Columbia International Affairs Online: Working Papers

CIAO DATE: 12/2008

Multi-Stakeholder Cooperation in Global Governance

Mikael Wigell

November 2008

Finnish Institute for International Affairs


Over the past few decades, new forms of international cooperation have emerged that go beyond traditional intergovernmental multilateralism. In this new mode of global governance, “global public-private partnerships”, “multi-sectoral networks”, “multi-stakeholder arrangements”, “plurilateral coalitions”, and “global public policy networks” bring multiple stakeholders – public, private and not-for-profit – together in common forums to engage in consensus-oriented problem-solving. Today, such multi-stakeholder cooperation can be identified in a variety of issue-areas across global, regional and local levels, involving a broad set of actors ranging from governments and international organizations to NGOs and transnational corporations. As such, these are initiatives that try to respond to the new challenges of governance in the age of globalization.

This paper seeks to provide a brief overview of such multi-stakeholder initiatives. It attempts to address a number of important questions. Why have multi-stakeholder cooperation emerged at the global level? What are the characteristics and functions of multi-stakeholder initiatives? What are the elements that make multi-stakeholder initiatives a potentially useful tool in global governance? What factors contribute to the success of multi-stakeholder initiatives in enhancing the effectiveness and effi ciency of global governance?

The paper is organized so that the second section provides a discussion of the failed attempt to forge a Multilateral Agreement on Investment (MAI). An important factor contributing to the breakdown of the MAI negotiations is found to have been the absence of a multistakeholder approach. The analysis sheds light on how globalization and other international structural changes have created an increasing demand for new forms of cooperative structures that go beyond traditional inter-state cooperation. The political and economic liberalization associated with globalization, in conjunction with the development of new communications technologies, have propelled the emergence of powerful private actors at the international level, such as transnational NGO networks, which effectively have come to challenge the legitimacy of traditional structures of global governance.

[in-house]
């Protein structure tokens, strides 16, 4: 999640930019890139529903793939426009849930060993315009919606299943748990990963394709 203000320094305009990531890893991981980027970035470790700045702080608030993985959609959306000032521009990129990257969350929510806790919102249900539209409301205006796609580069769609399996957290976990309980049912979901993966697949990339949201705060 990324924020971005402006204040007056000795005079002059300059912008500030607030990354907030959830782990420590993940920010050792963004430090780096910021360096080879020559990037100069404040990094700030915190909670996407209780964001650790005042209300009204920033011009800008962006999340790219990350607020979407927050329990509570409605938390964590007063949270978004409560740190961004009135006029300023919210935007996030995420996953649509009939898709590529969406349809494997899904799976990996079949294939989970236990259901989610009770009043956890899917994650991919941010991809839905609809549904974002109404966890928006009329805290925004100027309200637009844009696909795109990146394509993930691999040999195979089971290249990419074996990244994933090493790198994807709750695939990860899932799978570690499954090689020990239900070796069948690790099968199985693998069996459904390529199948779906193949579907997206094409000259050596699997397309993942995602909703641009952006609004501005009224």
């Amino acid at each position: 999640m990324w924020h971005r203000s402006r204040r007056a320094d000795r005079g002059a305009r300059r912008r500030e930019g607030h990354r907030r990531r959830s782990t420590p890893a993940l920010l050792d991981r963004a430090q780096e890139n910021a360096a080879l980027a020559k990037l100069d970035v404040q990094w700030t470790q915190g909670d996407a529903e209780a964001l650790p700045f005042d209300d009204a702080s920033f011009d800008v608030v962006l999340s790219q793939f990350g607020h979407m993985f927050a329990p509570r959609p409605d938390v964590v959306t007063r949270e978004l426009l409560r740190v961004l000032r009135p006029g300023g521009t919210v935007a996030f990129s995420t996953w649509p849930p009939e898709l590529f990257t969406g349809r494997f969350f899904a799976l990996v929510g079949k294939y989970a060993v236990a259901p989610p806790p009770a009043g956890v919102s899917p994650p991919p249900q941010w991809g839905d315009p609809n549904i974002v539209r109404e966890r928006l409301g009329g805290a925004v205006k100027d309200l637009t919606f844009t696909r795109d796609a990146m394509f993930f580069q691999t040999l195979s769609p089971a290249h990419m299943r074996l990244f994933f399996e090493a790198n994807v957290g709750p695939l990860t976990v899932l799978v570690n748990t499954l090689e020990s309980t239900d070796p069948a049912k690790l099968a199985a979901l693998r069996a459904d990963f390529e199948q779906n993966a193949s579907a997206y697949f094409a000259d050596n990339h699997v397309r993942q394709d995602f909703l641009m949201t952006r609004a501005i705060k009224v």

In this context, institutional arrangements for multi-stakeholder cooperation have began to take shape and are now promoted as critical mechanisms for narrowing the “governance gap” in international politics and for the effective tackling of global problems. The third section provides an analysis of three cases of multi-stakeholder cooperation: 1) the World Commission on Dams; 2) the Forest Stewardship Council; and 3) The Global Fund to Fight Aids, Tuberculosis and Malaria. For each case, the factors that led to the emergence of the initiative, as well as its resulting governing structure, output and limitations are discussed. In the concluding section, the most important lessons of these multi-stakeholder initiatives are discussed and distilled to some modest recommendations for how to best manage multi-stakeholder cooperation.